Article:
IT as Business’ Secret Sauce and Other 2015 Predictions

IT as Business’ Secret Sauce and Other 2015 Predictions

From continued growth of IT resources dedicated to business operations to rapid adoption of solutions aimed at helping IT become a strategic weapon, here are a few 2015 predictions from John Matthews of ExtraHop.

John Matthews is the CIO of ExtraHop, the global leader in real-time wire data analytics for IT intelligence and business operations.

Technology now infiltrates every aspect of business operations. Whether it’s managing human resources, analyzing marketing efforts, enabling a multichannel retail strategy, or delivering instant access to patient records and medical resources, organizations are deeply reliant on technology resources.

As a CIO, I’ve spent my 20-year career watching information technology inexorably expand its reach across organizations, and while I know how powerful these technologies can be in advancing business objectives, poor management of IT operations and resources can also be a tremendous hindrance.

In 2015, expect to see not only continued growth of IT resources dedicated to business operations, but rapid adoption of solutions aimed at helping IT itself become a strategic weapon to help the business do business better. Here are a few of my 2015 predictions.

IT Gets Smart About Operations with Multisource Data Analytics

Agent data has long been one of the key sources of insight for IT operations teams looking to ensure performance and availability of business critical applications. Likewise, network performance monitoring (NPM) solutions that monitor NetFlow and sFlow provide a similar solution at the network layer. But these solutions have long had their challenges. Servers throw out a deluge of alerts, and sifting through that data for any meaningful insight requires that you be either very smart or very lucky. Trying to sift through it in real time? That’s an even bigger hurdle.

In 2015, expect to see real investment by enterprise IT in analytics technologies for a broader array of IT data sets, including machine data and wire data. The reality is that there is no one single lens that is going to provide IT with the insight it needs to turn itself into a well-oiled machine. You need multiple data sets that provide not only different points of view, but context and correlation for each other as well.

Integration Mission Critical for Enterprise IT

The Internet of Things (IoT) and the move toward a digital business model are changing enterprise IT architectures. This means application integration, data integration, and the integration of both applications and data are quickly becoming top priorities for enterprises.

The need to have applications that seamlessly interact with other applications and data that can be leveraged across multiple platforms is going to dominate buying decisions and budget priorities in 2015. Expect to see IT stakeholders focusing on vendors that embrace this shift with solutions that streamline and enable broad integration with other applications and datasets.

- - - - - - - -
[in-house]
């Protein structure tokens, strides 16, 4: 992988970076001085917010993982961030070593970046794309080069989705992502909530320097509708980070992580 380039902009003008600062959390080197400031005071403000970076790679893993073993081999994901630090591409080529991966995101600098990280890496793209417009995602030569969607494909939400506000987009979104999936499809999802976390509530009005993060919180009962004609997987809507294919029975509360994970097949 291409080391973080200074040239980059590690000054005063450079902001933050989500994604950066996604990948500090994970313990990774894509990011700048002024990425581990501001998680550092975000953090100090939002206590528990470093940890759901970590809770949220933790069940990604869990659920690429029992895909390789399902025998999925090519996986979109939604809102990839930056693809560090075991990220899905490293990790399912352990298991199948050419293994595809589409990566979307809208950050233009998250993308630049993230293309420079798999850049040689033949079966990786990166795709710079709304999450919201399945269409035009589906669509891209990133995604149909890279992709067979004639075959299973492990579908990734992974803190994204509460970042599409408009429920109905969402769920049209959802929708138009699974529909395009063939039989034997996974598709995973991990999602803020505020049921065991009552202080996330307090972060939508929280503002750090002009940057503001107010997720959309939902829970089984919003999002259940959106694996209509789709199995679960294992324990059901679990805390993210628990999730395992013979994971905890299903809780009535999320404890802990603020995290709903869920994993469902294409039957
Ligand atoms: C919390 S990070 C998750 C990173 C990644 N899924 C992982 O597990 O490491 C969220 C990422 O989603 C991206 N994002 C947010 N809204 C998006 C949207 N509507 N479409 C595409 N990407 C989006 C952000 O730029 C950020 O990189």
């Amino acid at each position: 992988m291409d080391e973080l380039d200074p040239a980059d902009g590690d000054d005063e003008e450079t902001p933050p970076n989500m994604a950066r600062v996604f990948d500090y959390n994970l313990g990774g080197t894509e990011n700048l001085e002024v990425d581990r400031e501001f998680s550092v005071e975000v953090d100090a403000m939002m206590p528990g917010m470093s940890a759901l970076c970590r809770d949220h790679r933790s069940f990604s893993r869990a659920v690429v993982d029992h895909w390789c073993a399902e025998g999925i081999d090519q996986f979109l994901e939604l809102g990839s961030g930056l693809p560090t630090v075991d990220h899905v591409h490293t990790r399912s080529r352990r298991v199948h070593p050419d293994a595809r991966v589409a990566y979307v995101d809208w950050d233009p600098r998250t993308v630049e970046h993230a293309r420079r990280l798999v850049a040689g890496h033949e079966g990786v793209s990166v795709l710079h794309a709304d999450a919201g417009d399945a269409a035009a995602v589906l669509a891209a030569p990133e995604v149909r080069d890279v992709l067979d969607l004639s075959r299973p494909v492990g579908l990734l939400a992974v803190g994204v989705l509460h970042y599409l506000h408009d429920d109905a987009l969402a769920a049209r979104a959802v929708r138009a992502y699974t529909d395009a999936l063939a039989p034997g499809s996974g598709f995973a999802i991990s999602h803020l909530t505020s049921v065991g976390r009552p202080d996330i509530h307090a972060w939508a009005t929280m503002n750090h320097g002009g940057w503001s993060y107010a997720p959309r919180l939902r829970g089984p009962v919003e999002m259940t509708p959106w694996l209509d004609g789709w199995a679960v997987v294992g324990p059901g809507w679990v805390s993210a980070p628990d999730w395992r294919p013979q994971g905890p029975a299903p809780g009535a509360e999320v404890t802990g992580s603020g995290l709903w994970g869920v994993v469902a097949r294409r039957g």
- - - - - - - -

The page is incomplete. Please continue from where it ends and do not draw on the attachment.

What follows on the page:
Big Data Gets Much-Needed Definition

Just a few short years ago, the term “cloud” meant any number of things depending on the person using it. As the market matured, segmentation brought greater clarity, partitioning cloud into broad IaaS, SaaS, and PaaS categories. Big data is on the precipice of a similar segmentation. Right now, the term is used so broadly and applied to so many things that it has become unwieldy. In 2015, expect to see greater clarity emerge around big data as it increasingly becomes an umbrella term encompassing a few well-defined segments.

M&M Security Model Gets Data Boost

Unless your head was firmly embedded in the sand in 2014, you know that security has become a big problem for both IT and business. As if Heartbleed and Shellshock weren’t heart attack and shock-inducing enough, significant hacks of major businesses should have put every IT operations and security professional on notice: what you’re doing probably isn’t enough. If 2015 is the year when IT truly has its coming out party as the secret sauce of the business, security will have to be a major component of newer, more robust IT operations architectures.

The old “M&M” model of security – a hard exterior protecting the soft interior – is clearly insufficient. Even adding an extra “M” to that equation – in this case, for machine data (log files) – won’t be enough. Perimeter defenses are being breached, and system self-reporting can too easily be compromised.

In 2015, expect to see greater demand among enterprise IT and security teams for pervasive monitoring and anomaly detection systems that provide visibility into the IT infrastructure. In order to meet this demand, entrenched security vendors will also seek out technology partnerships that allow them to offer best-of-breed monitoring capabilities.

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